Freedom of assembly includes the right to choose the manner in which the assembly is organized. The ECtHR has stated:
The case of Women on Waves and Others v. Portugal arose from a decision to deny the vessel Borndiep entry to Portuguese territorial waters. The applicant associations had chartered this vessel for use in a campaign for the decriminalization of abortion, and planned to hold meetings on sexual and reproductive health and rights on board. The Portuguese authorities sent a warship to ensure the vessel would not enter port.
Before the ECtHR, Portugal argued that the applicants had not been prevented from expressing themselves, as they could have organized their meetings on land. The European Court, however, considered that the denial of permission to use the vessel restricted the applicants’ rights, as the manner of spreading their ideas was important for them:
The Court acknowledged the Portuguese authorities’ fear that the vessel was carrying medications which might be used to perform unlawful abortions, but considered they could have reached their objective through less restrictive measures, such as seizing the medications, instead of denying the Borndiep entry and deploying a warship against this civilian vessel.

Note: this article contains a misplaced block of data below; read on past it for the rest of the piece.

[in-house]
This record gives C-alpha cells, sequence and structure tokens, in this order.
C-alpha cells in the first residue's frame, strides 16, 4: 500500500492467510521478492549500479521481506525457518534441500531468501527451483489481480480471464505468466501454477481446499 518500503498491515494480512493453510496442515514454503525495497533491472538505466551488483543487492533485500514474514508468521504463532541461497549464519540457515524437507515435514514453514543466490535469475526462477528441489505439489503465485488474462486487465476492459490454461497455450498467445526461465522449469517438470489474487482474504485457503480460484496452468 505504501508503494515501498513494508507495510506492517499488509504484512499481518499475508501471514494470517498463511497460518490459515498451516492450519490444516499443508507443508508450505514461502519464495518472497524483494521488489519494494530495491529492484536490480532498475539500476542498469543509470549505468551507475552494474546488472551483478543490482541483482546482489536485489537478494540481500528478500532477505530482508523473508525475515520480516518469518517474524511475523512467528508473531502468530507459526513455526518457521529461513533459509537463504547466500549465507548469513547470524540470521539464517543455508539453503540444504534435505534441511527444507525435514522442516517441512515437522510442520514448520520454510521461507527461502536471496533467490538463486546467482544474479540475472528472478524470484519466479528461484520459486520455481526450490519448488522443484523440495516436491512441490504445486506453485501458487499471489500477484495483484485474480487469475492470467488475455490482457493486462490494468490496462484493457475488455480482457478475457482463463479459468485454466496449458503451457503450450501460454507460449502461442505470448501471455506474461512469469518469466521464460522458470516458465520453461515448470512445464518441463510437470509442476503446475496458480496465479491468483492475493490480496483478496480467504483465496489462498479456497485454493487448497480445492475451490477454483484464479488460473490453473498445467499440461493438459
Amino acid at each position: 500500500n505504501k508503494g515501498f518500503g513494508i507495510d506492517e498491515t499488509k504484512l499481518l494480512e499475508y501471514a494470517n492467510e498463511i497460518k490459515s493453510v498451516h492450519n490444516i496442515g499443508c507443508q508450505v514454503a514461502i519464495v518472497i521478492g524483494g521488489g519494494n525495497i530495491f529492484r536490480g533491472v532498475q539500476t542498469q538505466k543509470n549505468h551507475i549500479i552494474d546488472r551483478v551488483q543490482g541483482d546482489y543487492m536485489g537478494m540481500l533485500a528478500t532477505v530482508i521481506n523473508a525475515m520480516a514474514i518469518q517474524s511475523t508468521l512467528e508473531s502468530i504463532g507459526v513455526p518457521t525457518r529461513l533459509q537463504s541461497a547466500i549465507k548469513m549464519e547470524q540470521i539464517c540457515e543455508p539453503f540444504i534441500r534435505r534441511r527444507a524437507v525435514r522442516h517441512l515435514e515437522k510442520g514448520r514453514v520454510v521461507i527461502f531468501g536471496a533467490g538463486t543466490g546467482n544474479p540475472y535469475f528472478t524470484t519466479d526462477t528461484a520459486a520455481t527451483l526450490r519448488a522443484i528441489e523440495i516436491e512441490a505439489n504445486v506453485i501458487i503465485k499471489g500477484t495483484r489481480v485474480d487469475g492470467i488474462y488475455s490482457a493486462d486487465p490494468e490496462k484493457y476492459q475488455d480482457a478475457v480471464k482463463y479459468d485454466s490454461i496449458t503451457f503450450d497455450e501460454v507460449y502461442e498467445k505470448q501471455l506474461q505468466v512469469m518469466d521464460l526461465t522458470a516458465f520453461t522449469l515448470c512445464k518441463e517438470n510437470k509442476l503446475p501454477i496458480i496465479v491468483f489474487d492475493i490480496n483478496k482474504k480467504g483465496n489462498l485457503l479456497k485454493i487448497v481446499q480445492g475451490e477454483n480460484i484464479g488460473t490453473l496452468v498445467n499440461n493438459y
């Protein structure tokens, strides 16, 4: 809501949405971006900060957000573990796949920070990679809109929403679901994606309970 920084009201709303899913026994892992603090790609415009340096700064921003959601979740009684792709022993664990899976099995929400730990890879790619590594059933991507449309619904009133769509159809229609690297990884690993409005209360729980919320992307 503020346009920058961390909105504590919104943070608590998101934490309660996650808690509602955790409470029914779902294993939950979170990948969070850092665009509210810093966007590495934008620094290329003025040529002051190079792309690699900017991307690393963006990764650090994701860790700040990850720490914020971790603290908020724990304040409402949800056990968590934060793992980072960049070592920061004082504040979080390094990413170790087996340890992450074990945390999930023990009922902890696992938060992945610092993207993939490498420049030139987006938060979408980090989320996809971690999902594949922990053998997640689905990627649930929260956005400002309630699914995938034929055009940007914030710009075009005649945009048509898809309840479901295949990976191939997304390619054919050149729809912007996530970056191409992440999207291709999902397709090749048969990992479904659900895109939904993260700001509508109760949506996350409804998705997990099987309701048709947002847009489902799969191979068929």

In some instances, limitations on the manner of assemblies – such as the use of sound-amplification equipment – may be justifiable. The UN Special Rapporteur, the OSCE-ODIHR Guidelines on Freedom of Peaceful Assembly and the AComHPR’s Study Group on Freedom of Association and Assembly in Africa emphasize that any such restrictions must meet the tests of necessity and proportionality (see Assembly Section 4.4).